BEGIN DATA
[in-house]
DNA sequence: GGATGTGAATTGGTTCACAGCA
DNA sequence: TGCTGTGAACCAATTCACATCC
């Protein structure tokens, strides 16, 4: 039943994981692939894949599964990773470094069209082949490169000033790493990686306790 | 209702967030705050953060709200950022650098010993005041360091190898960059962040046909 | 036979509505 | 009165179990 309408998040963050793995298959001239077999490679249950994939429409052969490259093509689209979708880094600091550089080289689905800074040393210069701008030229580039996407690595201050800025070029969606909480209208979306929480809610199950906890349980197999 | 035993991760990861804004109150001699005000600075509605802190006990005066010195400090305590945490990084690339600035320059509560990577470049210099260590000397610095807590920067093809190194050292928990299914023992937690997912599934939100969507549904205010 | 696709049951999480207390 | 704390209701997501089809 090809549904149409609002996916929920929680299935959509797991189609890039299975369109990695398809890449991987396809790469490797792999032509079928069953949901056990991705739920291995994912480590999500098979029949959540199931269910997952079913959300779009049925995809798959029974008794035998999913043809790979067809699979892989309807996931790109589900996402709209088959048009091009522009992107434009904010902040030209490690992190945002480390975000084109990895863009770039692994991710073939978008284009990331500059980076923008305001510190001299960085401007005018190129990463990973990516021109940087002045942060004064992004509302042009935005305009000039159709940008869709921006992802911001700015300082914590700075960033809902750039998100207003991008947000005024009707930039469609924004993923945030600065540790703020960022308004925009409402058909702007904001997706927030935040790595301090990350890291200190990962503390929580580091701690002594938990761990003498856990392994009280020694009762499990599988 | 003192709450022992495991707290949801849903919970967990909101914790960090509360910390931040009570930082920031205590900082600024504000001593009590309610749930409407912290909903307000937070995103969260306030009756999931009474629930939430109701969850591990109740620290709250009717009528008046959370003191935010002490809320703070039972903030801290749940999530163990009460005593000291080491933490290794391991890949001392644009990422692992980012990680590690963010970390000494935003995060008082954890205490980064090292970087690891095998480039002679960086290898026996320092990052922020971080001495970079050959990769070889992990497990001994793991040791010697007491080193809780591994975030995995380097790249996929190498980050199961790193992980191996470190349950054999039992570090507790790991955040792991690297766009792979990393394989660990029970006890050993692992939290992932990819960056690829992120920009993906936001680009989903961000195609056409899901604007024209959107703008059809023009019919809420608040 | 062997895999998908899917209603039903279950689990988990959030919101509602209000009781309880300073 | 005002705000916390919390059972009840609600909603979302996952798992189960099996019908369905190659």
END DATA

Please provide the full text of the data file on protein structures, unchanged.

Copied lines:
[in-house]
DNA sequence: GGATGTGAATTGGTTCACAGCA
DNA sequence: TGCTGTGAACCAATTCACATCC
């Protein structure tokens, strides 16, 4: 039943994981692939894949599964990773470094069209082949490169000033790493990686306790 | 209702967030705050953060709200950022650098010993005041360091190898960059962040046909 | 036979509505 | 009165179990 309408998040963050793995298959001239077999490679249950994939429409052969490259093509689209979708880094600091550089080289689905800074040393210069701008030229580039996407690595201050800025070029969606909480209208979306929480809610199950906890349980197999 | 035993991760990861804004109150001699005000600075509605802190006990005066010195400090305590945490990084690339600035320059509560990577470049210099260590000397610095807590920067093809190194050292928990299914023992937690997912599934939100969507549904205010 | 696709049951999480207390 | 704390209701997501089809 090809549904149409609002996916929920929680299935959509797991189609890039299975369109990695398809890449991987396809790469490797792999032509079928069953949901056990991705739920291995994912480590999500098979029949959540199931269910997952079913959300779009049925995809798959029974008794035998999913043809790979067809699979892989309807996931790109589900996402709209088959048009091009522009992107434009904010902040030209490690992190945002480390975000084109990895863009770039692994991710073939978008284009990331500059980076923008305001510190001299960085401007005018190129990463990973990516021109940087002045942060004064992004509302042009935005305009000039159709940008869709921006992802911001700015300082914590700075960033809902750039998100207003991008947000005024009707930039469609924004993923945030600065540790703020960022308004925009409402058909702007904001997706927030935040790595301090990350890291200190990962503390929580580091701690002594938990761990003498856990392994009280020694009762499990599988 | 003192709450022992495991707290949801849903919970967990909101914790960090509360910390931040009570930082920031205590900082600024504000001593009590309610749930409407912290909903307000937070995103969260306030009756999931009474629930939430109701969850591990109740620290709250009717009528008046959370003191935010002490809320703070039972903030801290749940999530163990009460005593000291080491933490290794391991890949001392644009990422692992980012990680590690963010970390000494935003995060008082954890205490980064090292970087690891095998480039002679960086290898026996320092990052922020971080001495970079050959990769070889992990497990001994793991040791010697007491080193809780591994975030995995380097790249996929190498980050199961790193992980191996470190349950054999039992570090507790790991955040792991690297766009792979990393394989660990029970006890050993692992939290992932990819960056690829992120920009993906936001680009989903961000195609056409899901604007024209959107703008059809023009019919809420608040 | 062997895999998908899917209603039903279950689990988990959030919101509602209000009781309880300073 | 005002705000916390919390059972009840609600909603979302996952798992189960099996019908369905190659």